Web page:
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Dissociation in Traumatized Children and Adolescents
edited by Sandra Wieland, Ph.D.
. 2011.
(Routledge: New York, NY
) All rights reserved [384 pages].
[Answer 17 of 25 questions correctly to receive
18 hours of continuing education credit.]

Chapter 1: Dissociation in Children and Adolescents -- What it is, How it presents, and How we can understand it (p. 1-27)
1. Which is NOT true about dissociation in children?
a. Extreme dissociation occurs when, in order to feel safe, the child needs to separate the emotions, physical sensation, or experiences so completely from his awareness that the child, outside of conscious awareness, "creates" separate parts of himself to hold these emotions, sensations, or experiences.
b. While in a dissociative state, the child may be unaware of all the other learning and experiences the child has had in life. He may experience fear, anger, loss, and loneliness without remembering that he is now in a safe place.
c. The child always remembers what he does when he is in a dissociative state.
d. In the most extreme form of dissociation, the dissociated parts take over the child's functioning, switching between parts suddenly and often without the child or other people around the child being able to recognize what triggered the switch. The child does not have awareness that other states or parts exist. Without this awareness, the child has little or no control over which part is present at any particular moment.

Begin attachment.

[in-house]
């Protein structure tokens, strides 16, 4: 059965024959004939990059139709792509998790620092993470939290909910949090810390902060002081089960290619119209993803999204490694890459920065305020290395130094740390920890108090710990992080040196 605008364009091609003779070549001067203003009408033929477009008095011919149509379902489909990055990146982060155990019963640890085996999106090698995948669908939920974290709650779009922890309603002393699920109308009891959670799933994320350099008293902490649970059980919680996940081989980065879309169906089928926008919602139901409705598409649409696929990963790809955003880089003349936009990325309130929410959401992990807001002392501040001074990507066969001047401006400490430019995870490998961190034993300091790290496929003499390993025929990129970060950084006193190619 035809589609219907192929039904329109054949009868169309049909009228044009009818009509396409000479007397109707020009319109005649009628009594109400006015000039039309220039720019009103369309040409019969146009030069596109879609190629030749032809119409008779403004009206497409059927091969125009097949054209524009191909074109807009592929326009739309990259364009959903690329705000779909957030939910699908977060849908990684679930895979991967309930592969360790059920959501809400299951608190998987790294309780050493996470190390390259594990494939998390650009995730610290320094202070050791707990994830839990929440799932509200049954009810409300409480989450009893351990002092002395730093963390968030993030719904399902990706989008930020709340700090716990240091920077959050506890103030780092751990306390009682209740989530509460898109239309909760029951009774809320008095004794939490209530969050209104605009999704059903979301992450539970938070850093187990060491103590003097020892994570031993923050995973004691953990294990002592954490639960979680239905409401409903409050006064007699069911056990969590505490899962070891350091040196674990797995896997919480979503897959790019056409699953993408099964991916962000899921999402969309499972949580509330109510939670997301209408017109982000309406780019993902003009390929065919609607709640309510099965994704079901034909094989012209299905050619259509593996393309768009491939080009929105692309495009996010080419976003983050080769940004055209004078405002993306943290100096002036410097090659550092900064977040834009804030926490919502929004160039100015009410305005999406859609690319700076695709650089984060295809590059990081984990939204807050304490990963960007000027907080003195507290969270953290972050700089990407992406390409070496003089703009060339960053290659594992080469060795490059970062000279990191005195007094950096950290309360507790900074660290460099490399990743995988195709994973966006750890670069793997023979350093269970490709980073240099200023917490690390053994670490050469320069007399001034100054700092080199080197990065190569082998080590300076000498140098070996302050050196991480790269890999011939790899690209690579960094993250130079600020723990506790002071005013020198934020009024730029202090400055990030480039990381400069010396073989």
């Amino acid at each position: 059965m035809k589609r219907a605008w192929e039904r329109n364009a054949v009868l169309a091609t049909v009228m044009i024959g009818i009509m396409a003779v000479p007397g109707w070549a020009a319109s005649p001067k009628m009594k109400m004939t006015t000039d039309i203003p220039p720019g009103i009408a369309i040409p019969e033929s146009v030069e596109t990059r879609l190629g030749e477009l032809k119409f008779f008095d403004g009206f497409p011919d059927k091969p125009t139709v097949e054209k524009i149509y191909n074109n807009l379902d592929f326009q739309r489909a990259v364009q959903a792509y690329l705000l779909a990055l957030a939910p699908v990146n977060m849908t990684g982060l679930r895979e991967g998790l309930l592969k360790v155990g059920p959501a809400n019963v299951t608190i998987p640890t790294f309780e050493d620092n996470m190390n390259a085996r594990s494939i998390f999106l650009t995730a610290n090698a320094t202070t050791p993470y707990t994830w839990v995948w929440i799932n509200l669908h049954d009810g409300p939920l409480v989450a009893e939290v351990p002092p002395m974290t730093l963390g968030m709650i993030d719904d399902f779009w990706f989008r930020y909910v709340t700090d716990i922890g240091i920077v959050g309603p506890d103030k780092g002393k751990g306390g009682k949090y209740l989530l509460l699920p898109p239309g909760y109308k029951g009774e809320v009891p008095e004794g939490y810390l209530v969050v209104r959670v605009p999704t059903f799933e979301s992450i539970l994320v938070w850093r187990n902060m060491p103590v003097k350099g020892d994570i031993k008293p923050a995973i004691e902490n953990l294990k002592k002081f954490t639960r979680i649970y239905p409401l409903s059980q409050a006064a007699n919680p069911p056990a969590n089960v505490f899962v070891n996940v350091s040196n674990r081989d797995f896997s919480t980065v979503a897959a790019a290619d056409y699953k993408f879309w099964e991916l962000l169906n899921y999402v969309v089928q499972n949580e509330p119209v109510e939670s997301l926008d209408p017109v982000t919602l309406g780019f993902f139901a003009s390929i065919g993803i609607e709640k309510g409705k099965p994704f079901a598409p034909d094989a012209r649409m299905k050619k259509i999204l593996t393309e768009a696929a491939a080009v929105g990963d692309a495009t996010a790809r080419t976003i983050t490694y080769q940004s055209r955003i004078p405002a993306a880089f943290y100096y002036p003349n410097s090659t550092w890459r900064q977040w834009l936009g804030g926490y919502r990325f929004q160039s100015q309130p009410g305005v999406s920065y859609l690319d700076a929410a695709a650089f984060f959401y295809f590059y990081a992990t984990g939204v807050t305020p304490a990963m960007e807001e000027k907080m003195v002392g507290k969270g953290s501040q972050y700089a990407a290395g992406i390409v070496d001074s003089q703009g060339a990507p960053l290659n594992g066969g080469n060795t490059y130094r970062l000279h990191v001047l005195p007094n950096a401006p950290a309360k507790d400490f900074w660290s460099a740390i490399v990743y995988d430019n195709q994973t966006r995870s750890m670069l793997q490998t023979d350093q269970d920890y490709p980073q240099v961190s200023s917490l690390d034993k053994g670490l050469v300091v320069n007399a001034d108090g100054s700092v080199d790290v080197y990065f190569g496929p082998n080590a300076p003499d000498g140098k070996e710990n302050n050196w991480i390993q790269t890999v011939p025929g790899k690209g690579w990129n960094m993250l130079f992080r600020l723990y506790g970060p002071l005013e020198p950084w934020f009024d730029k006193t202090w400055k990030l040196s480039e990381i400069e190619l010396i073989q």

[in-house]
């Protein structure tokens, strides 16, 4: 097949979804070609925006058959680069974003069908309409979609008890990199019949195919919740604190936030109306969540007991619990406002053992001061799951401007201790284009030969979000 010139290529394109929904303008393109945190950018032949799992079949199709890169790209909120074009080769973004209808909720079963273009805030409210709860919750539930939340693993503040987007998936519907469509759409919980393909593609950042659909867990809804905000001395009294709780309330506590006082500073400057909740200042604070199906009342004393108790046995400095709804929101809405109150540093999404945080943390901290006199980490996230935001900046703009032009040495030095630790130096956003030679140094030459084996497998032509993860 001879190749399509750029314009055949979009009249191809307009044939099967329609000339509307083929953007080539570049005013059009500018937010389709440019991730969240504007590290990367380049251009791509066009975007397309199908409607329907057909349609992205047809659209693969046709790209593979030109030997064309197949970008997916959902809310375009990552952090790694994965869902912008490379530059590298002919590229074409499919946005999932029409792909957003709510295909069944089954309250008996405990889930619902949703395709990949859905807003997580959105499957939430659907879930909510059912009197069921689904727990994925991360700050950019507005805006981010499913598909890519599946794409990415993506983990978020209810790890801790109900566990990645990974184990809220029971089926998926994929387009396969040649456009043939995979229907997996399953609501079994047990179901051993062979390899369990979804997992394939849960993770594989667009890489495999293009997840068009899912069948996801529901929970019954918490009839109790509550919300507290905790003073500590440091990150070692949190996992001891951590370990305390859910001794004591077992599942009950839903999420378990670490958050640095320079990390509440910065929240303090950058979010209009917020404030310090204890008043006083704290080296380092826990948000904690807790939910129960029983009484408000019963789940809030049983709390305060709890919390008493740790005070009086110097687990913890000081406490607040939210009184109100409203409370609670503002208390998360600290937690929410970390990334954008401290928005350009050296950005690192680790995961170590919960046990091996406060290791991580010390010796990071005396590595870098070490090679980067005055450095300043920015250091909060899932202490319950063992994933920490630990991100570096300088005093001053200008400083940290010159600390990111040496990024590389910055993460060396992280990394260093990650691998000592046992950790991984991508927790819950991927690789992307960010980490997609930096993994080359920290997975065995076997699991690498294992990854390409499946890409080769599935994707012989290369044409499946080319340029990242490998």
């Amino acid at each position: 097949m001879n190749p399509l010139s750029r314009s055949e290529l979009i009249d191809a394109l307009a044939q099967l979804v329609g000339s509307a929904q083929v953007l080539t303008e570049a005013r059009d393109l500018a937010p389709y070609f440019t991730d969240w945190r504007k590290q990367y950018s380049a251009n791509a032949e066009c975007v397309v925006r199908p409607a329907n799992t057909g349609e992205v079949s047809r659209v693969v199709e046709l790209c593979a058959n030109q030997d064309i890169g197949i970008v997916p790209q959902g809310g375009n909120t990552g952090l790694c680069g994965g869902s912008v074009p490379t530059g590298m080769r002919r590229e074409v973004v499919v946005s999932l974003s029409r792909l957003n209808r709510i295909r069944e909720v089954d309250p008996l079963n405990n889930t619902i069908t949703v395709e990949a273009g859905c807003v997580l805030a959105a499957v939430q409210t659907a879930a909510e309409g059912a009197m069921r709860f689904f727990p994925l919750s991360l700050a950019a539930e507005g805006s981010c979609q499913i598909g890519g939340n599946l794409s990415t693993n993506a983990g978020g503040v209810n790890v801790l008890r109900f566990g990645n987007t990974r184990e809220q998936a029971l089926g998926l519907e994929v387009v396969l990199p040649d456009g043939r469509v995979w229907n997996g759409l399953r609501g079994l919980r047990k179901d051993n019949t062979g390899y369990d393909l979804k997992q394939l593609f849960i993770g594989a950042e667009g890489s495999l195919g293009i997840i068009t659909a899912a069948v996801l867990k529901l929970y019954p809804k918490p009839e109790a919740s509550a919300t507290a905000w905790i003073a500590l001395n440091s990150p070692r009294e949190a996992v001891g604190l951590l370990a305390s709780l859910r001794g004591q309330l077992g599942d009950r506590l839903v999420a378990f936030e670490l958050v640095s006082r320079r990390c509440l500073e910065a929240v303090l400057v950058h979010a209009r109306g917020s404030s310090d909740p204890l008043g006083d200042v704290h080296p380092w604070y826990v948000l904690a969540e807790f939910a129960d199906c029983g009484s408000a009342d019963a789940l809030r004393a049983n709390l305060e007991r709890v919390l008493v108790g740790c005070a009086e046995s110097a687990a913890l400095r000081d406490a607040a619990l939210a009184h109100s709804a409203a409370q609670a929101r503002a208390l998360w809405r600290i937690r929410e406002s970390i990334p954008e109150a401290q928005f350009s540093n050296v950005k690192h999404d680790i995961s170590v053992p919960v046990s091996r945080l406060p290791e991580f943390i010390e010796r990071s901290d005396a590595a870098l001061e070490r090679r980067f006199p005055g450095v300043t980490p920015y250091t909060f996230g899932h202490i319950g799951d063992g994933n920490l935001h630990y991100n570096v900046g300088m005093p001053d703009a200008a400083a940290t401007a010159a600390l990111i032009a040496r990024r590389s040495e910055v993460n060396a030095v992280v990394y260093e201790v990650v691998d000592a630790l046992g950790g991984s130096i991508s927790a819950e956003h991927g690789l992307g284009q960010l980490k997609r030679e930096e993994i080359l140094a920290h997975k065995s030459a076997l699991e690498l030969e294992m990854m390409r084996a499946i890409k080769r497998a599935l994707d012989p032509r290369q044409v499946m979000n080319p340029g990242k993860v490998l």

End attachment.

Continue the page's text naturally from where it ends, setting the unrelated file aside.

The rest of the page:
2. What is the KEY reason why ongoing dissociation occurs in a child?
a. Because that child experienced trauma of some kind.
b. Because that child had parents who were significantly irresponsible.
c. Because that child was sexually abused.
d. Because that child had no safety, support, or soothing that could help the child through a trauma.

3. Regarding the various theories of dissociation, what are therapists encouraged to do with their young dissociative clients?
a. Neurobiological research on dissociation encourages therapists to help the child and family to decrease stress, increasing a sense of safety. The child should be helped to become aware of the many different emotional and body responses that have been cut off through dissociation. Therapists should also encourage parents to repeat nurturing experiences over and over again.
b. The Discrete Behavioral State Model encourages therapists to do two things: 1) to provide calming when the child is overactive and to provide activation when the child is under-aroused. 2) to provide bridging through play, art, or words between the child's traumatized states and other states. These other states may hold the physical sensations or emotional responses that were split off from the trauma experience or they may hold information on the child's present world that is now safe or at least safer that at the time of trauma.